You may have heard vaguely about copper recycling. You probably even know that copper can be recycled without any loss at all- much like aluminum. It's often used in electrical components, as it has excellent conductive properties. You may even live in a state where stealing copper is a larger offense than stealing something the same size of equal value for another material- because copper retains it's worth so well, it can be a target for thieves.
But what do you know about the actual process of recycling copper?
Well, it's become popular because mining is in decline, for several reasons. Mining is dangerous and can be harmful to the environment, so many people feel it's better to try to make use of what has already been mined, rather than continuing to plunder the earth for materials that are already extant and usable.
If you have somehow gotten your hands on a lot of scrap copper and are looking to recycle it, but don't want to get that involved, you can look into people who collect scrap for a living, who may be willing to pay you a reasonable amount of money to take that copper off your hands. There are also scrap yards who will pay you for it, generally by the pound.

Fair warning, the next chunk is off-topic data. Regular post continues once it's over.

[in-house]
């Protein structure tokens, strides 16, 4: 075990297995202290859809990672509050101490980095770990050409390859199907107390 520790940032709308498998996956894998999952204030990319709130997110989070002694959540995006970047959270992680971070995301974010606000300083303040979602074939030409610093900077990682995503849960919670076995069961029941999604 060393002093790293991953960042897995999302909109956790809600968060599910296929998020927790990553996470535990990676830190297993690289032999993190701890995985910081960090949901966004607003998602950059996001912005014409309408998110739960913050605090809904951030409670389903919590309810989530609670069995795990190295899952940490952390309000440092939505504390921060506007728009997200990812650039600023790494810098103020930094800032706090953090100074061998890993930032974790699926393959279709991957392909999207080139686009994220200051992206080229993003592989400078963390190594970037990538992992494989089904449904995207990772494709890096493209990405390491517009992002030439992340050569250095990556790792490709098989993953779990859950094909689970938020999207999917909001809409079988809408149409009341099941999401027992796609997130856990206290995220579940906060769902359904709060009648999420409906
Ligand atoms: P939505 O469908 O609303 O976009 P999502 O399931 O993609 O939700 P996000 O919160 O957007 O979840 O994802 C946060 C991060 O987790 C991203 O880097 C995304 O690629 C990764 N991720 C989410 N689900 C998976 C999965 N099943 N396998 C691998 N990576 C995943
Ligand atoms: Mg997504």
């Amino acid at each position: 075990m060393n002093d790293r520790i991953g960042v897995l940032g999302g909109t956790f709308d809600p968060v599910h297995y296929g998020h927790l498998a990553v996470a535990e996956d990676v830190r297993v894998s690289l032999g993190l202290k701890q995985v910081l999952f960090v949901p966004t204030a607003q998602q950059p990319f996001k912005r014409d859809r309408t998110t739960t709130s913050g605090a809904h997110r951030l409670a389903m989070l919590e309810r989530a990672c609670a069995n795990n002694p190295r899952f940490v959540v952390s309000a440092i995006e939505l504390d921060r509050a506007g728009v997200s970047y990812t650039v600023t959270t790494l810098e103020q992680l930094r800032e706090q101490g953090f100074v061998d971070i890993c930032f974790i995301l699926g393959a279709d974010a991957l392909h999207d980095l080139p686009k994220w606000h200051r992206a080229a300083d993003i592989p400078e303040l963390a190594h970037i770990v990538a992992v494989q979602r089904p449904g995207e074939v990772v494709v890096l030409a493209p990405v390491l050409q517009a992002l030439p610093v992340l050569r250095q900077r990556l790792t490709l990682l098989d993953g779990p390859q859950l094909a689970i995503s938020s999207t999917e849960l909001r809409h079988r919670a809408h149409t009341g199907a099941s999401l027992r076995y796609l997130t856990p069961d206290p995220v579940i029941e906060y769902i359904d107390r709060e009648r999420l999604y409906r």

Copper recycling generally starts with examining the copper to ensure it's of the quality that they want. (And is, in fact, copper and not a close facsimile.)
Next, the copper is generally chopped up or shredded into small bits. The size of the bits tends to vary, there's different choppers for different applications. Also, the business or person who is doing the process of recycling copper may have a specific end goal in mind for what the copper will be, and will use a chopper that will generally get the rough shape they want. Then the copper bits will generally be separated by density and size. This can help with the process of ensuring that the end product copper is pure copper, as most alloys have different densities. Many recycling places will also have a proprietary process where they further refine the chopped bits for purity. This can vary, but likely includes a magnet to remove ferrous materials, as well as visual examination to remove clearly non-copper materials.
Finally, the copper is melted and cast into the new shape. Most places will turn out rods that can be used for creating wire, just because that's such a common use for copper.